All action should be premised with anticipation in animation or the action itself gets lost in translation. In the example of our fist punch, anyone with any training in boxing or martial arts knows that pulling back before delivering a punch is a TERRIBLE thing to do. This is because it telegraphs the movement. In an actual match, you don’t want your opponent to know the punch is coming; however in animation you absolutely must communicate this to the audience otherwise they will miss it and be left wondering what the hell just happened.
Whether in color or not, we know exactly what the character is up to here.
The basic idea is that Straight Ahead animation gives you more of a free flowing animation, and Post to Pose is easier to plot out and time your actions specifically. Most professional animators use Poes to Pose more often for this reason alone. Straight Ahead Timeline – These two animated timelines show the order in which the drawings are created. One frame right after the other, or drawing the important pose positions first, then filling in the blanks. Pose to Pose Timeline -
His jowls and ears drag as He turns his head His head arrives at its Destination. But his jowls and ears arrive late and keep going.
This may be more relatable if you think about driving your cars, when you put on the brakes if the car were to come to a complete and sudden stop you would be thrown right through the wind shield. Instead we slow gradually, and the same is said about speeding up. We must increase speed slowly to get to 60mph or our brains would get sucked to the back of our skull and probably not feel very good. This principle makes physics seem like they are actually functioning in our cartoon worlds.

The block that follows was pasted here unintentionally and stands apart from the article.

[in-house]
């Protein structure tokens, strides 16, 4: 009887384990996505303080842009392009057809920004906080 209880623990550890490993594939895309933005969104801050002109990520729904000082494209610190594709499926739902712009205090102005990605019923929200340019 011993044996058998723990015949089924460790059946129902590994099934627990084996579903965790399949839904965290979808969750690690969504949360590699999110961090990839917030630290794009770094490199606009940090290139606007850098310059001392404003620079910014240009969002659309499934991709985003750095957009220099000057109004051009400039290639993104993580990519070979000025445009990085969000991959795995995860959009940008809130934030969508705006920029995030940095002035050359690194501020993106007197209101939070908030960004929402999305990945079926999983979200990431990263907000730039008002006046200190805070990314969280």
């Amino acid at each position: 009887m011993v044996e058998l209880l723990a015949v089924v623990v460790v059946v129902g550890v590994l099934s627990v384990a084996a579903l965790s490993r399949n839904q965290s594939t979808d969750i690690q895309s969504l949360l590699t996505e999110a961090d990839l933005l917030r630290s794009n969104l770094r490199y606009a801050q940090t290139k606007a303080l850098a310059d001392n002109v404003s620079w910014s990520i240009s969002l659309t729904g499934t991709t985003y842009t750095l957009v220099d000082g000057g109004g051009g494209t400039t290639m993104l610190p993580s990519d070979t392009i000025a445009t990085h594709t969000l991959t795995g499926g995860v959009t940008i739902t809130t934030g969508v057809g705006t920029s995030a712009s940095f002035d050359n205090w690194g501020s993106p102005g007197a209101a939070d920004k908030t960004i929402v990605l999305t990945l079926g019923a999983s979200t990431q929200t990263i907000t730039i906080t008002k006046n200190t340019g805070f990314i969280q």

Here Figaro from Pinocchio performs the action of climbing into bed, but he doesn’t do it by simply sitting on the edge, rotating to a prone position, and Voila! Instead he does it with style, he snuggles into the bedding, he kicks his paws up, and he comes to rest half in and half out of the bed frame. The result is that he does not simply perform an action; he does it like the characters personality suggests he would do it.
The above graphic shows the timing as our “boinks” At each of these intervals might take half a second between them. The spacing is the dotted line, or in other words how many drawings the bouncing ball is in the air before the next boink. If you are unsure about this one simply think of it this way. If you are planning to make a character do a specific action, get a stop watch and time out how long the action takes you to do in real life, then simply figure out how many drawings it will take to mimic that action at 24 frames per second as well as factoring in how fast or slow the object moves at any given time. The ball will move slower through the air in the beginning of the animation before it reaches the next bounce, and then speed up as the ball loses momentum. This means that more drawings are necessary in the beginning between bounces than at the end.